10/13/2017: 1:15PM AST: Castries: I have at various times  attempted to engage in various experiments in liveblogging, and with most of these experiences I have been rather dissatisfied for one reason or another. For the most part, these live-blogging experiences are rather disjointed. Occasionally there is a witty comment or two in them, but for the most part liveblogging does not bring out my strengths as a blogger, namely in that I am fairly obsessively reflective and prone to go on at considerable length untangling various layers of seemingly simple and straightforward things. In live-blogging, one gets endless surface impressions and this does not generally make it easy to uncover insight or sustain a consistent thread of thought, even where the event itself gives some cohesion to the message as a whole. And so this experiment offers me a chance to write something in-between previous live-blogging efforts and my more lengthy post-trip reflections. My discussion will be focused on airports. Let us begin with the airport I happen to be in, SLU, the small international airport at Castries, the capital of St. Lucia.
Castries is a small international airport, and a very odd airport in general. Approaching the airport from the main north-south highway on the Caribbean side of the country, one exits to the right and takes a narrow street that barely qualifies as two lanes between the airstrip and a fine example of a necropolis (aboveground graveyard). The taxi deposits you immediately in front of the outdoor check-in places for the small and mostly obscure airlines that serve this small and obscure airport. I happen to be on the Caribbean Airlines flight BW 435 to Port of Spain, and as I arrived at the airport about four hours before my flight is scheduled to depart, I ended up doing a fair amount of sitting down outside of the airport terminal before I could do anything productive or useful. Unfortunately, my presence as a rare white person in this airport seemed to provoke some interest among those there, as someone wanted me to donate money for local poor children and another person, who happened to be the only person in the Living Church of God in Trinidad who had gone to the Feast of Tabernacles in Martinique (the next island to the north of St. Lucia, and still French-speaking today) tried to convince me to talk to his pastor who had been in United before so that I could see the light about their reputedly more biblical form of church government, to which I demurred as politely as possible and resumed reading my book on the Solomon Islands campaign (most famous for its initial part in Guadalcanal) of World War II. At about 1:30PM, while I was typing, the customs officials at the airport suddenly announced in light of the large influx of my fellow Feast of Tabernacles travelers, most of whom lived in Trinidad & Tobago and had gone to the Feast with me this year that they would begin the check a half an hour early, and so I awkwardly went through security as is my fashion and found a comfortable place to sit down. Since there is nothing else of note to report in this small airport of three gates and a couple of tiny cafes and a rather small airstrip and heliport, I will turn off my computer to conserve battery power until we arrive at Port of Spain and hopefully I can find a plug. That will likely take a few hours.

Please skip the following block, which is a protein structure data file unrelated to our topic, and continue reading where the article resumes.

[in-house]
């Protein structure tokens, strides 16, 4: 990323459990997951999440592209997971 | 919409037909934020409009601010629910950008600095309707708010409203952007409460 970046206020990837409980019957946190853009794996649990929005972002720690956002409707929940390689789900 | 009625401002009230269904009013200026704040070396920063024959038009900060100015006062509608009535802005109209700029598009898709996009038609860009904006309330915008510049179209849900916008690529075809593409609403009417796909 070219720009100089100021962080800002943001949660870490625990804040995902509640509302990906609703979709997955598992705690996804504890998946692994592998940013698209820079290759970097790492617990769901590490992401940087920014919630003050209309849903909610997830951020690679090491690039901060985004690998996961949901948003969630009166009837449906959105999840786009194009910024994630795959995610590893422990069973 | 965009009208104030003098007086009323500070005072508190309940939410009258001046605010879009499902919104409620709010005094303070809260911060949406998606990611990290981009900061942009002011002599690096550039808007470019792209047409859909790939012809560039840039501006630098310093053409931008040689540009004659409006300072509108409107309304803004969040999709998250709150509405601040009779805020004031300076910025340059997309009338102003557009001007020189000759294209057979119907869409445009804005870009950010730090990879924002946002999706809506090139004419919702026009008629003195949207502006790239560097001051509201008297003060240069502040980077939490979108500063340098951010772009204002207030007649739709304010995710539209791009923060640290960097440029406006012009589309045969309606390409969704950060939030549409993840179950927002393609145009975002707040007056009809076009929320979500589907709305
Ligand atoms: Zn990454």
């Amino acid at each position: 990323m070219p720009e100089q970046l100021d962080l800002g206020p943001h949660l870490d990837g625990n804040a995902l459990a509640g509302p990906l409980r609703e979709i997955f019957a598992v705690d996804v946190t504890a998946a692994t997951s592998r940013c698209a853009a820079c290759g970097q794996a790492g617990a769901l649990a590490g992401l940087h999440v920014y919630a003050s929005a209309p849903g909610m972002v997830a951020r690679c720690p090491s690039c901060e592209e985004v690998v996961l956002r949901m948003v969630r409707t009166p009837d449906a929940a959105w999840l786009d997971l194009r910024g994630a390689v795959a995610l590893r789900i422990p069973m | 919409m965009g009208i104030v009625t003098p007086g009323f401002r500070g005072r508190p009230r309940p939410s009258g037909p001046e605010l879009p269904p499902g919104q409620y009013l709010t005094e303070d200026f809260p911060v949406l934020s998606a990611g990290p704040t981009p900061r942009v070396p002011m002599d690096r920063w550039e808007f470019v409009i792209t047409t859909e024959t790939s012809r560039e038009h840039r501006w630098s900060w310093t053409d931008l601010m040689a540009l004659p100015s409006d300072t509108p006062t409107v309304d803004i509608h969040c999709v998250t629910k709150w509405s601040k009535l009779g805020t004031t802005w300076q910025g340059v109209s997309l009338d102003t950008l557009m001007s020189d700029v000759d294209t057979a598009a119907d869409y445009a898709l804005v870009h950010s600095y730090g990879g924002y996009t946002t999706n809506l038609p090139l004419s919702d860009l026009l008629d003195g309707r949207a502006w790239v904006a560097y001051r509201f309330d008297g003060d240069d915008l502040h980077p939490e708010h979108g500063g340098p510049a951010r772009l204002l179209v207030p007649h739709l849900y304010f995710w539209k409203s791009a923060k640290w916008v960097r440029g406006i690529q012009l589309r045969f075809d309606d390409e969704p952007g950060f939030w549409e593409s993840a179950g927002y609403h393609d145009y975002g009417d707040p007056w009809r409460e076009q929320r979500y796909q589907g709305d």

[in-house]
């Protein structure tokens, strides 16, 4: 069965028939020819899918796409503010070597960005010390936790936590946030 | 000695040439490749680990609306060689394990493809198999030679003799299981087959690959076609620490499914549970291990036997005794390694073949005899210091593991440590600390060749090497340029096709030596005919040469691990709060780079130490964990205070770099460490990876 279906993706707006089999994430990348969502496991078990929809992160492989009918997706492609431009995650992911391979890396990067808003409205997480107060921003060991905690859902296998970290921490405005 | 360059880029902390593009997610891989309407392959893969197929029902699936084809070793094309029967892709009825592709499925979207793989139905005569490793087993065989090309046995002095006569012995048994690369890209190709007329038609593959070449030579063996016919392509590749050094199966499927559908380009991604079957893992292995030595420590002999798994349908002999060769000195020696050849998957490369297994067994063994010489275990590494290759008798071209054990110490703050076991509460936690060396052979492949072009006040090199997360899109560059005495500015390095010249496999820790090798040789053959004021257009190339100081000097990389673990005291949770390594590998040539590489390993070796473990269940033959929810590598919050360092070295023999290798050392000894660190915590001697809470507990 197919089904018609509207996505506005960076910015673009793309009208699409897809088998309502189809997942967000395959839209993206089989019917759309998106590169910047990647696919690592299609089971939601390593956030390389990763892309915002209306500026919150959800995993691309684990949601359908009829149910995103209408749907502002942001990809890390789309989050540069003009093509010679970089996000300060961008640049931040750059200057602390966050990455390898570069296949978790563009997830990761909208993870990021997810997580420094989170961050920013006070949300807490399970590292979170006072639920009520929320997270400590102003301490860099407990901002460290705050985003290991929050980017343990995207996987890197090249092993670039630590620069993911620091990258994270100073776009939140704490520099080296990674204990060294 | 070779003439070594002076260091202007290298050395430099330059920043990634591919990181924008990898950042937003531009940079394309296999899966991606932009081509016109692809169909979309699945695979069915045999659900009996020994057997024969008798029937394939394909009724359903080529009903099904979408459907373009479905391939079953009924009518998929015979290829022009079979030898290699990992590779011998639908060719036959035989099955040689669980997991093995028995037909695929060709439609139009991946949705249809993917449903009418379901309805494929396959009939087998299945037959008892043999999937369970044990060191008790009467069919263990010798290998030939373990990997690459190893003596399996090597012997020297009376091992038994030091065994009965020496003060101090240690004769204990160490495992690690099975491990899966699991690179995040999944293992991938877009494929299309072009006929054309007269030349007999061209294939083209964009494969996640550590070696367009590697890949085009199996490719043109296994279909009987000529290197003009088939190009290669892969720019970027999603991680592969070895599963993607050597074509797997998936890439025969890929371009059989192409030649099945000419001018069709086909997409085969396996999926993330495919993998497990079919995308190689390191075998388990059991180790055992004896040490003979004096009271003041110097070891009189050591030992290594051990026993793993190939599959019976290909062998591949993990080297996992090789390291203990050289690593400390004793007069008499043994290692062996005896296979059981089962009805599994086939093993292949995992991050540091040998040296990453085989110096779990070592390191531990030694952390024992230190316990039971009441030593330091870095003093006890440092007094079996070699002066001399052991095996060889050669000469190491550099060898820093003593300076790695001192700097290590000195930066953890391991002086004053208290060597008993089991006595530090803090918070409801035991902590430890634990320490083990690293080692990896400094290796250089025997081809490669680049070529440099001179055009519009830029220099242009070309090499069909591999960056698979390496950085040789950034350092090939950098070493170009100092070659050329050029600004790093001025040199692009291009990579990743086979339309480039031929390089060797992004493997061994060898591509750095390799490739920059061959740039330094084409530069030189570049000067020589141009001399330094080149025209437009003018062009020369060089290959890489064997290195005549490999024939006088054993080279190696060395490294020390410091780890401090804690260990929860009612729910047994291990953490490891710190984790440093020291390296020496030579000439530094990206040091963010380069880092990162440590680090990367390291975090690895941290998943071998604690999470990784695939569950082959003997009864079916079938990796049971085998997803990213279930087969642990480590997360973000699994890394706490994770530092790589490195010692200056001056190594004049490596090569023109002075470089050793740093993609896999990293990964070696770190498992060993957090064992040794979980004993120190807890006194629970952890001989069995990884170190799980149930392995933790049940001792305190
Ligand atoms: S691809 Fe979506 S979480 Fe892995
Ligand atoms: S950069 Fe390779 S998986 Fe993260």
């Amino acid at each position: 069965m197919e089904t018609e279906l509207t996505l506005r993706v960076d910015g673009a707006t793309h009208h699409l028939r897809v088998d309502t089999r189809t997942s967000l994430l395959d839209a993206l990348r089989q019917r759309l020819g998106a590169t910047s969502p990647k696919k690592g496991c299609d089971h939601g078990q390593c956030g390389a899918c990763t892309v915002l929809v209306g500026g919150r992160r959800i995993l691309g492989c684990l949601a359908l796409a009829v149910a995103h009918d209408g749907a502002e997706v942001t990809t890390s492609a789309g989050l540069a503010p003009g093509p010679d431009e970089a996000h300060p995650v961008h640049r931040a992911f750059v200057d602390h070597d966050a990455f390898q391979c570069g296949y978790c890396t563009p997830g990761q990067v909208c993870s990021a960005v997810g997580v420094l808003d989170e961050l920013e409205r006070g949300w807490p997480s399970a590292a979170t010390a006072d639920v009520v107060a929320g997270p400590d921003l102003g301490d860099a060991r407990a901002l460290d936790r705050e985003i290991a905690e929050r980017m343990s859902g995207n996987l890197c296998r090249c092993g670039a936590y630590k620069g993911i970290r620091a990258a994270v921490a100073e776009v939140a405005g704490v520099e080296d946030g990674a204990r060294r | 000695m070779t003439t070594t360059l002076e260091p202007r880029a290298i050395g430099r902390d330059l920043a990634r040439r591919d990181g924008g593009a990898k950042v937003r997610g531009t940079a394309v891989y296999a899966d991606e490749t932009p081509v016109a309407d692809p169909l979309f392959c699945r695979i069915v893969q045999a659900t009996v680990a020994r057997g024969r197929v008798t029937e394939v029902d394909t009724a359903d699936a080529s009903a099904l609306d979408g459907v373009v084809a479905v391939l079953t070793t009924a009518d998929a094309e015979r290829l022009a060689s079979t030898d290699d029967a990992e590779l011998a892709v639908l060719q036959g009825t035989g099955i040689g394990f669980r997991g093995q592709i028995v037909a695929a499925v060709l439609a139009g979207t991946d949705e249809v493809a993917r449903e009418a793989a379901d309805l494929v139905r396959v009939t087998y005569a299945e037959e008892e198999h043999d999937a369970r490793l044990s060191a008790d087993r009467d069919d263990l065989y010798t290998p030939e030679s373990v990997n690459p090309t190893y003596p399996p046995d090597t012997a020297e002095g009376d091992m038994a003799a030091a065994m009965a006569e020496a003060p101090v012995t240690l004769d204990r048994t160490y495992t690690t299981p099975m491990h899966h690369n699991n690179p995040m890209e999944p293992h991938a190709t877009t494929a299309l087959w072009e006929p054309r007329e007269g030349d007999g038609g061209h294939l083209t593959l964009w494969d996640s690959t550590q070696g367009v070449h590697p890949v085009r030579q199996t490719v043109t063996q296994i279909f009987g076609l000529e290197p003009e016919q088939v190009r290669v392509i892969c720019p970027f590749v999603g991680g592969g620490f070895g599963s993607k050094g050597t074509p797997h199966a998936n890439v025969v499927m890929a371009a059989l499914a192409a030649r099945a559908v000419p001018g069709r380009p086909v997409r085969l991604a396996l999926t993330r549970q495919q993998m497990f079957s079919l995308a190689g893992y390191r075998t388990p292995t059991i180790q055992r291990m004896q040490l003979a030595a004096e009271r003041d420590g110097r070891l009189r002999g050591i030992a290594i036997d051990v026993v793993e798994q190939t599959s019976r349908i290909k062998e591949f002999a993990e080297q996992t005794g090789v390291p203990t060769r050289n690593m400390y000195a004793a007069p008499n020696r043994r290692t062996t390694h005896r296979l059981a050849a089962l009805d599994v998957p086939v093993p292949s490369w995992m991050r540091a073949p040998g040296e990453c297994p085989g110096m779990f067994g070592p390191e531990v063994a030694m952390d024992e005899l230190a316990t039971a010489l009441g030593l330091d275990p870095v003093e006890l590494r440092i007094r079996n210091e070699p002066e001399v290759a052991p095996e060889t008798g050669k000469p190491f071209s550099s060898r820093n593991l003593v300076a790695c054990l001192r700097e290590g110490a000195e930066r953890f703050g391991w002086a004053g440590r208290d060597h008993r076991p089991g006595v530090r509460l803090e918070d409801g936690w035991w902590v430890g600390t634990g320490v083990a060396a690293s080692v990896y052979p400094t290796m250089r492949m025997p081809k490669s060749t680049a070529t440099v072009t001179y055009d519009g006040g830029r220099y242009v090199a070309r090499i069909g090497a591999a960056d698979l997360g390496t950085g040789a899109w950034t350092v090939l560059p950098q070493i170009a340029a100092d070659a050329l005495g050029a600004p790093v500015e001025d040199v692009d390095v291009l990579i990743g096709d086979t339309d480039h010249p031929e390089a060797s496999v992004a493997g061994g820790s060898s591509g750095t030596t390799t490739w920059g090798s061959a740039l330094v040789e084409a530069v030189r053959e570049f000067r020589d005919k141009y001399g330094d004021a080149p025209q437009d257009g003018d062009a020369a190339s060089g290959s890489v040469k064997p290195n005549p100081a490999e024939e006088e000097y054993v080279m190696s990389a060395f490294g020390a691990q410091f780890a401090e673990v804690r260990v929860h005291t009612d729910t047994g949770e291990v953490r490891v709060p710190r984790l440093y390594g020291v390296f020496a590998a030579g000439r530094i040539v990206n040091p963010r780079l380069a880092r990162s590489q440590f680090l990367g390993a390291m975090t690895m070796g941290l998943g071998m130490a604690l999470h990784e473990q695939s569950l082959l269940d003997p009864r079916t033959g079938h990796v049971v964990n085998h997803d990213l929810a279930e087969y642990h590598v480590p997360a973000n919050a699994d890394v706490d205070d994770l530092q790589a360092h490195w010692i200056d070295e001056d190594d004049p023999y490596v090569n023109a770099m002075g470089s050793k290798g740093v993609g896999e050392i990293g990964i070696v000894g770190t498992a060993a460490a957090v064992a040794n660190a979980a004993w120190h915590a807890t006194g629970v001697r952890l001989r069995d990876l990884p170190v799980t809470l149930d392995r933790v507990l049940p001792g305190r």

10/13/2017: 7:54PM AST: Port Of Spain: Okay, I still haven’t been able to find a free plug yet so I’m going to have to make this somewhat short. Since the lady at the Caribbean Airlines desk at Castries was unable to check my bags all the way to Portland, I found it necessary to go to the United Airlines check-in area at Port of Spain. I have flown through this airport before, but it’s been a while. Here are some brief observations about the airport before my battery starts dying on me: their food is excellent–I found a Church’s Fried Chicken where I was able to get some spicy fried chicken with fries and a sweet biscuit that definitely hit the spot. It’s well worth checking out if you have some time to lime in Trinidad’s major international airport as I did. Other observations: this airport does a terrible job when it comes to providing basics for passengers stranded on long layovers. It wouldn’t be too hard to have enough chairs people to sit down or some plugs for people to charge their electronic devices. After all, there are many plugs behind the counters for airlines, so I know these people know how to put them in. Okay, I guess it’s time for this rant to be over, as I have to same some juice for later tonight before I can get to Houston and hopefully a friendly place to charge up this lappy for the ride home. It’s going to be a long night and morning after all, and spending the first part of the Sabbath in transit is not really something I consider ideal.